NEW YORK (Reuters) – American Media said Sunday it reached a deal with its bondholders that leaves them with a 95 percent stake in the company and reduces its debt load by $227.2 million.
American Media, the publisher of the tabloids The National Enquirer and Star, and Men’s Fitness magazine, said in a statement the refinancing affected about $570 million of its debt.
American Media’s Chief Financial Officer Dean Durbin could not be reached for comment Sunday.
The company had been seeking to exchange that debt, which was maturing in 2009 and 2011, for mandatorily convertible securities due 2013, and stock warrants, to avoid the risk of default.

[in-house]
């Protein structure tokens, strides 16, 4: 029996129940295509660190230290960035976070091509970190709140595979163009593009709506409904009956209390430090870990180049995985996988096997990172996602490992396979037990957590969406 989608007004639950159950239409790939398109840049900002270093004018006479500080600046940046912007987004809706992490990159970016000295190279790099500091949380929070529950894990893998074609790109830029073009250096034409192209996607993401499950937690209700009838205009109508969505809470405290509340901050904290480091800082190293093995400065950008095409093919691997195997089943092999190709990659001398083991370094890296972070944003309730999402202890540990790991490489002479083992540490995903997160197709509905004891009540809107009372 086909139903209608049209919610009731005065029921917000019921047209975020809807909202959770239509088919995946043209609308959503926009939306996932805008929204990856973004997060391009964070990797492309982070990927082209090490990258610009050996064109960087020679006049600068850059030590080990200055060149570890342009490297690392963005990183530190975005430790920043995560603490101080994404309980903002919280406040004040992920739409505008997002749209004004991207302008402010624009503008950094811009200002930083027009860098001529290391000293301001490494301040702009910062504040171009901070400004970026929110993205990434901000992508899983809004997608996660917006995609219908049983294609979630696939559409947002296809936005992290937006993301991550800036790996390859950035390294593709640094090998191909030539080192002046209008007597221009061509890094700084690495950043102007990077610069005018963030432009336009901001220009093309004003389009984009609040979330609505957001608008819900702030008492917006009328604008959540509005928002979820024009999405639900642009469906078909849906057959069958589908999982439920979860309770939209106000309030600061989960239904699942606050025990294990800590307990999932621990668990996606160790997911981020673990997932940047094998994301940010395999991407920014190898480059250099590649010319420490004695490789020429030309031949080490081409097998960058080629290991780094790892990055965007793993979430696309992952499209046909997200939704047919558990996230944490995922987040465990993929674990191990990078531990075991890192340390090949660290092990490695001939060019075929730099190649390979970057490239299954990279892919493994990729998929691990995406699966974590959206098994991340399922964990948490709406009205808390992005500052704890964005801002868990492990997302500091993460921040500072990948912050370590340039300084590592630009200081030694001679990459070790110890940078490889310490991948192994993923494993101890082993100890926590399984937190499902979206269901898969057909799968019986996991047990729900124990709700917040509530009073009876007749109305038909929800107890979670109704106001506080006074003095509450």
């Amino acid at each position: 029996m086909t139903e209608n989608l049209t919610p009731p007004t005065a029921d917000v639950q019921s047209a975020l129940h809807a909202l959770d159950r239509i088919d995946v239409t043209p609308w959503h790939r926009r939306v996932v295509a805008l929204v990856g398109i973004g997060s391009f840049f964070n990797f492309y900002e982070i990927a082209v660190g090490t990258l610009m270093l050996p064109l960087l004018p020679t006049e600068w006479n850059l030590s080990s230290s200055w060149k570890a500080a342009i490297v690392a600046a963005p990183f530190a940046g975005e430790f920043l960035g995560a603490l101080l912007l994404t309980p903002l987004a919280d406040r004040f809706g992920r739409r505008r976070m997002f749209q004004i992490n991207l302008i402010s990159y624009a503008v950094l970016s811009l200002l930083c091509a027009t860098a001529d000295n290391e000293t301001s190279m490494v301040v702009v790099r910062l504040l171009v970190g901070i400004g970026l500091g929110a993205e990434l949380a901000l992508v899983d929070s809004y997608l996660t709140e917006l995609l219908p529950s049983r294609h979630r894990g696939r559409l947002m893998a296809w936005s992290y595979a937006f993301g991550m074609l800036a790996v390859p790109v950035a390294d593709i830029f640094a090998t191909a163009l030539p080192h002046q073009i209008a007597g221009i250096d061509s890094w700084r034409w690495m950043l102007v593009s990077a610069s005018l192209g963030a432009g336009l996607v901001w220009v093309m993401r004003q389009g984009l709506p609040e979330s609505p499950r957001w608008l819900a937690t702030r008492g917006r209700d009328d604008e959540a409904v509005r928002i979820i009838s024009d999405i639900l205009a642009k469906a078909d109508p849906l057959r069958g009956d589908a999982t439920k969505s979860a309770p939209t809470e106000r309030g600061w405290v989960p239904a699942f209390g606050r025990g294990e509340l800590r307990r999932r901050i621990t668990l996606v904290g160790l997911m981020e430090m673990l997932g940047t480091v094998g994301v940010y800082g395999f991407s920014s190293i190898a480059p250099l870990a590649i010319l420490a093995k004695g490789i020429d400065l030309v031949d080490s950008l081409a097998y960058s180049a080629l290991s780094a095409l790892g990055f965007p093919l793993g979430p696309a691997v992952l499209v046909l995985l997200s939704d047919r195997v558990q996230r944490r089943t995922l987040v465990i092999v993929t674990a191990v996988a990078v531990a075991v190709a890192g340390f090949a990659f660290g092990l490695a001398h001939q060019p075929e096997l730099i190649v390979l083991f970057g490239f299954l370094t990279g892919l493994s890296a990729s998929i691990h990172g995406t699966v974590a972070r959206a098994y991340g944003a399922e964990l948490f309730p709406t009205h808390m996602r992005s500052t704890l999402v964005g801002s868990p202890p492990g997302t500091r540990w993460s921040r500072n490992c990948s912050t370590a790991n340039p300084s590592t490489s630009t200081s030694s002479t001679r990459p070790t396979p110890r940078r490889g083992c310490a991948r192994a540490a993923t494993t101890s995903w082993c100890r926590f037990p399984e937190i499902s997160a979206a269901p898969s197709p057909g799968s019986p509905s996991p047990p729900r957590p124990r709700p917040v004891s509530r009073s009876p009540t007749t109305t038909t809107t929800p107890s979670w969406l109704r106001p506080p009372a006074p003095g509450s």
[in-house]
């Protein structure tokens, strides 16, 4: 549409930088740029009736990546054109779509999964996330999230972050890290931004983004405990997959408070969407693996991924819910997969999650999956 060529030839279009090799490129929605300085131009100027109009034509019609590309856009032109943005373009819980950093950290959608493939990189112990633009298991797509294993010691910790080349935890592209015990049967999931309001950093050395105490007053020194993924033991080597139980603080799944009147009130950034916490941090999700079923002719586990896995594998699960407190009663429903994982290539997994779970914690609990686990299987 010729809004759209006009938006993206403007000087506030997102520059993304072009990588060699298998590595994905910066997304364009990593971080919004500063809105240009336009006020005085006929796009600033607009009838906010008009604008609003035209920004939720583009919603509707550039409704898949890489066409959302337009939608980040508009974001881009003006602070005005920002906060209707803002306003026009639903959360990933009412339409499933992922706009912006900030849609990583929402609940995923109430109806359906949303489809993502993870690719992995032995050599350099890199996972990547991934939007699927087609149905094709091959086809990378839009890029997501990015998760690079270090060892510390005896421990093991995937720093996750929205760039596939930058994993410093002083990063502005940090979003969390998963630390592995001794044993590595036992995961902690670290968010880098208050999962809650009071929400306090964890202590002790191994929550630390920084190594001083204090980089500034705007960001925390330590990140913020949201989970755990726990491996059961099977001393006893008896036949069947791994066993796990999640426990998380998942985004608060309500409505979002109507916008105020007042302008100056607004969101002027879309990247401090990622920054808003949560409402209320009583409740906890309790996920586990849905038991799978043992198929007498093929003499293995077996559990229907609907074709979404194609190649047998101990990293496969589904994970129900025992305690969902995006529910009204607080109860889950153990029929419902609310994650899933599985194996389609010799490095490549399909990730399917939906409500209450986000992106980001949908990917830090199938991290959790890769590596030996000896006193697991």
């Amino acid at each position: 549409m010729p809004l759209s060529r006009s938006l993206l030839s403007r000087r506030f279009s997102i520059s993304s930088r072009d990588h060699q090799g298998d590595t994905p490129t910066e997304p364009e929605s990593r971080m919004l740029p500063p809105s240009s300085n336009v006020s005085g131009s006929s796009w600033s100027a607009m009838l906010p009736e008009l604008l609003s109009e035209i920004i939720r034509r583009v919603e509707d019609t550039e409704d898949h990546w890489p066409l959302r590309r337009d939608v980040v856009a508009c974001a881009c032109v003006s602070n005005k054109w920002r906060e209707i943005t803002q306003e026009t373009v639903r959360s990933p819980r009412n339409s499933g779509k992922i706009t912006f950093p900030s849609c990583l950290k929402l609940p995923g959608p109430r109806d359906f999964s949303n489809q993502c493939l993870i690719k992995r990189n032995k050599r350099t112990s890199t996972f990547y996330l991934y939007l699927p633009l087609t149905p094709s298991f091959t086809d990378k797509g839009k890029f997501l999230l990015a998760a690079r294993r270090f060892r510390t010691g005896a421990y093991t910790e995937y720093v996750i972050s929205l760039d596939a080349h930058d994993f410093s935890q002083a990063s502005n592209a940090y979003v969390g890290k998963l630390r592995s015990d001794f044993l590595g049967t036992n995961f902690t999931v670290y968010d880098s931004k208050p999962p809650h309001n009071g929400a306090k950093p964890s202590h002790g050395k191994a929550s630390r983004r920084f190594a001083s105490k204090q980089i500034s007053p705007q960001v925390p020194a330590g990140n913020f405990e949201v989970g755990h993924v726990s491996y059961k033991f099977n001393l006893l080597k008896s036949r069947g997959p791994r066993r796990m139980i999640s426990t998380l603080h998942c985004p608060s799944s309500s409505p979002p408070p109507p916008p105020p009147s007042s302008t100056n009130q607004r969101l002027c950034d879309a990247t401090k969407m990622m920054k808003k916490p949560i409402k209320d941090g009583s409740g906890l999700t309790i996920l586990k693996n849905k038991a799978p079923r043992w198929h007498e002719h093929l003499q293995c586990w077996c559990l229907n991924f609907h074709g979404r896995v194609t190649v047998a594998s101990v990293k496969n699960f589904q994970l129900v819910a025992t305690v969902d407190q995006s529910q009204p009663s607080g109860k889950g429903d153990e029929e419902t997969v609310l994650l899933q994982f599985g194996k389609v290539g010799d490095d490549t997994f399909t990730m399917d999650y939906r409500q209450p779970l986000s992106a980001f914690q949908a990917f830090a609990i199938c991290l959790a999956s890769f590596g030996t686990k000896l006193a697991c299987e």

American Media had until Sunday to refinance at least $389.5 million of its debt.
Its shareholders include private equity firms Evercore Partners (EVR.N) and Thomas H. Lee Partners.
According to a New York Post report, the deal will wipe out Evercore’s $200 million investment, while Thomas H. Lee Partners will lose $300 million.
Evercore and Thomas H. Lee Partners could not be reached for comment Sunday.
The Boca Raton, Florida-based American Media has been hit hard by a decline in ad sales and burdened by more than $1 billion of debt.
The company missed a Nov. 1 interest payment on its notes, and in January agency S&P downgraded its rating on American Media’s 2011 debt.
American Media’s owners now include Angelo Gordon, Avenue Capital Management II Ltd, American High Income Trust, Credit Suisse LLC, and Regiment Capital, the Post reported. (Reporting by Phil Wahba; Editing by Steve Orlofsky)